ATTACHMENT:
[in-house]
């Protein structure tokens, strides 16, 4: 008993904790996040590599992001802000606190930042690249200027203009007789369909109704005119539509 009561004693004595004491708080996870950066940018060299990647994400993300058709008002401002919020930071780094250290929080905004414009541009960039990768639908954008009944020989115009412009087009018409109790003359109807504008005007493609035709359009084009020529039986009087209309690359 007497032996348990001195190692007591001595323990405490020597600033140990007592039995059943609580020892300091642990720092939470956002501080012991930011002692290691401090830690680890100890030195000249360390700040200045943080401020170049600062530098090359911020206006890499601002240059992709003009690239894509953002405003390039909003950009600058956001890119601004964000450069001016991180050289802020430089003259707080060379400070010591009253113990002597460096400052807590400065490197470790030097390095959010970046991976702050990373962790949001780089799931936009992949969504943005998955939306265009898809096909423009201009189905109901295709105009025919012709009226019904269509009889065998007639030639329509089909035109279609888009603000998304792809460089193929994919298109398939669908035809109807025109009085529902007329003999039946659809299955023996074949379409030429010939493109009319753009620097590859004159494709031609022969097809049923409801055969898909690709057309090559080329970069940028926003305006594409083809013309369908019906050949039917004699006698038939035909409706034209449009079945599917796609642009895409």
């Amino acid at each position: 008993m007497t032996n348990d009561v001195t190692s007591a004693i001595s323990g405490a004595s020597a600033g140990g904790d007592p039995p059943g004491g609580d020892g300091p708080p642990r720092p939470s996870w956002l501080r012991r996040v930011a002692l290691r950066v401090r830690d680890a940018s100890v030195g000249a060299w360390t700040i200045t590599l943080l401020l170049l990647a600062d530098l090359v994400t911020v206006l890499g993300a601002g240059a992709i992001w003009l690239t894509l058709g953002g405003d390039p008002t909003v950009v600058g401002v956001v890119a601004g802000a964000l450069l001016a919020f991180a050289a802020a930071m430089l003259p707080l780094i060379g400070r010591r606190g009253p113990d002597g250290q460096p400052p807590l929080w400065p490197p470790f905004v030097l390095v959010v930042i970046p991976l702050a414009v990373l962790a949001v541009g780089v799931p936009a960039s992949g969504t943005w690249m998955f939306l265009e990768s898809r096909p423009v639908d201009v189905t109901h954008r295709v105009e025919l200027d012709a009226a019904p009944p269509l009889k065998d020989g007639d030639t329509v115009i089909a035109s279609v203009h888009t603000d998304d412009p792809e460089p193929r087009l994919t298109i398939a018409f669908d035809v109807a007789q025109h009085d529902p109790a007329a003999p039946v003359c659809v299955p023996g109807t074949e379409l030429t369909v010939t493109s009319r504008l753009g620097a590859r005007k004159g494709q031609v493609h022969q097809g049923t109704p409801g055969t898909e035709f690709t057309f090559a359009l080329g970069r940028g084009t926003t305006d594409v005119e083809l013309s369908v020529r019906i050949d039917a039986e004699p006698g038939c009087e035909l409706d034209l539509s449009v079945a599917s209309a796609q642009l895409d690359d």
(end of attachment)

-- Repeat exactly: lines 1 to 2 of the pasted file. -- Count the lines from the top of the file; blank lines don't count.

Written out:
[in-house]
């Protein structure tokens, strides 16, 4: 008993904790996040590599992001802000606190930042690249200027203009007789369909109704005119539509 009561004693004595004491708080996870950066940018060299990647994400993300058709008002401002919020930071780094250290929080905004414009541009960039990768639908954008009944020989115009412009087009018409109790003359109807504008005007493609035709359009084009020529039986009087209309690359 007497032996348990001195190692007591001595323990405490020597600033140990007592039995059943609580020892300091642990720092939470956002501080012991930011002692290691401090830690680890100890030195000249360390700040200045943080401020170049600062530098090359911020206006890499601002240059992709003009690239894509953002405003390039909003950009600058956001890119601004964000450069001016991180050289802020430089003259707080060379400070010591009253113990002597460096400052807590400065490197470790030097390095959010970046991976702050990373962790949001780089799931936009992949969504943005998955939306265009898809096909423009201009189905109901295709105009025919012709009226019904269509009889065998007639030639329509089909035109279609888009603000998304792809460089193929994919298109398939669908035809109807025109009085529902007329003999039946659809299955023996074949379409030429010939493109009319753009620097590859004159494709031609022969097809049923409801055969898909690709057309090559080329970069940028926003305006594409083809013309369908019906050949039917004699006698038939035909409706034209449009079945599917796609642009895409």